There is an old saying that goes, “With friends like this, who needs enemies?” That was a sentiment somewhat felt when I saw a tweet from my friend Judge David Langham, where he cited an article outlining the search for “Super Poo Donors” and suggesting it would be a perfect topic for one of my blogs.
Damnit, the man just gets me.
It is also ironic that the topic du jour could also benefit from a very slight modification of that old saying. I mean, when it comes to Super Poo Donors; with friends like that, who needs enemas? I suppose I should start from the beginning. It is by far a much cleaner place than the end of this particular tale (tail?).
Scientists have known for some time that the feces of healthy people might contain an ideal mix of healing bacteria to fix gut diseases. The procedure, known as fecal implantation, takes the fecal donations of one person and places them into the bowels of another. The “good bacteria” present in the healthy persons poo will help to alleviate issues in the sick patient. Early trials of the procedure have shown it to be effective for treating recurrent clostridium difficile colitis. That condition is caused by Clostridium difficile, an infectious bacterium. Colitis refers to inflammation of the inner lining of the colon, which can produce a range of symptoms. Those symptoms include diarrhea, stomach pain or cramps, nausea, fever, loss of appetite, dehydration, and in severe cases, blood in the stool.
While a C. diff infection is not often the result of a workers' compensation accident, it can be a complicating factor resulting from prolonged treatment of an injured worker. People most prone to this problem are those who are taking a long course of antibiotics, spending a lot of time in hospitals, having gastrointestinal surgery, having a weakened immune system, having kidney or liver disease or are taking proton pump inhibitors. Certainly, it is a condition that can arise out of certain workplace injuries and illness.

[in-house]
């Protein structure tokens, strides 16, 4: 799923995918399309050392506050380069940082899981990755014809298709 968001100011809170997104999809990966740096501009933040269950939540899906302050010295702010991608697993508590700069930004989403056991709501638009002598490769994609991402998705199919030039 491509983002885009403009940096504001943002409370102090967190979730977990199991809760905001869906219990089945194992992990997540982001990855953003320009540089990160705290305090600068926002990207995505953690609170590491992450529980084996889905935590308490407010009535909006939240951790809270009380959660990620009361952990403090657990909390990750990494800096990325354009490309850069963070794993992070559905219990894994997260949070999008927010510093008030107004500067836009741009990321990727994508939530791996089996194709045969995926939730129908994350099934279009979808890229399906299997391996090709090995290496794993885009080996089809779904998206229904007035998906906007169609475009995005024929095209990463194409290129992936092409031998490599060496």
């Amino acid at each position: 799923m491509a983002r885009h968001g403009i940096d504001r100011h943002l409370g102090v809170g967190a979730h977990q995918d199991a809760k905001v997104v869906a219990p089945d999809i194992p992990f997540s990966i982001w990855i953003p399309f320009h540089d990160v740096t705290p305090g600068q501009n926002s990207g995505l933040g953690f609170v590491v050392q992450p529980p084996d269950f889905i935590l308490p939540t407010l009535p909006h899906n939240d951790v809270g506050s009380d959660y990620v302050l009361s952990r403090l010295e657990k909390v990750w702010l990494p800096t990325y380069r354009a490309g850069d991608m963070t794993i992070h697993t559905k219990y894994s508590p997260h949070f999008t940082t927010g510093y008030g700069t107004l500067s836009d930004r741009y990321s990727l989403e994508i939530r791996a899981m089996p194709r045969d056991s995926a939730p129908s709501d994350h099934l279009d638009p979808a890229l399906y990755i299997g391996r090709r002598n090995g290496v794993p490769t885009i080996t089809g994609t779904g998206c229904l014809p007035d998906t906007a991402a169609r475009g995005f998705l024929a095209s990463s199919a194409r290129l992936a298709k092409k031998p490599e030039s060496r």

For the more jaded claims managers among us, fecal transplantation represents an opportunity to give your injured workers shit while still helping them at the same time.
Now scientists are coming to the belief that not all poo is the same. They believe that some people generate more effective material than others, although it is not yet clear what it is that makes the difference. The search is on, nonetheless, for so called “super-donors;” people whose feces are chock full of good bacteria that is more effective in treating certain illnesses.
According to BBC News, Dr. Justin O'Sullivan is a molecular biology expert at the University of Auckland and he has been investigating the concept of super poo donors. He says, "We see transplants from super-donors achieve clinical remission rates of perhaps double the remaining average.” He also talks about the potential of other future treatments, saying, "Our hope is that if we can discover how this happens, then we can improve the success of fecal transplantation and even trial it for new microbiome-associated conditions like Alzheimer's, multiple sclerosis and asthma."
Asthma? Really? I don't care how super-duper the poo is, I am not breathing that crap in anytime soon. Besides, it would probably clog the inhaler.
At any rate, researchers are hoping to help overcome the stigma associated with the process. They are wanting people to get beyond the “poo taboo” and be willing to give people crap – literally.
If this catches on, I wonder if they will have collection efforts similar to blood drives? We can envision the time when companies can sponsor fecal donation days and give extra incentives to employees who visit the PooMobile in the parking lot. Out of that process we are sure to find some super donors lurking in the shadows.
Maybe you should try it. You never know, you might end up being designated an SDP; a Super Duper Pooper, helping mankind one donation at a time.
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Robert Wilson is President & CEO of WorkersCompensation.com, and "From Bob's Cluttered Desk" comes his (often incoherent) thoughts, ramblings, observations and rants - often on workers' comp or employment issues, but occasionally not.
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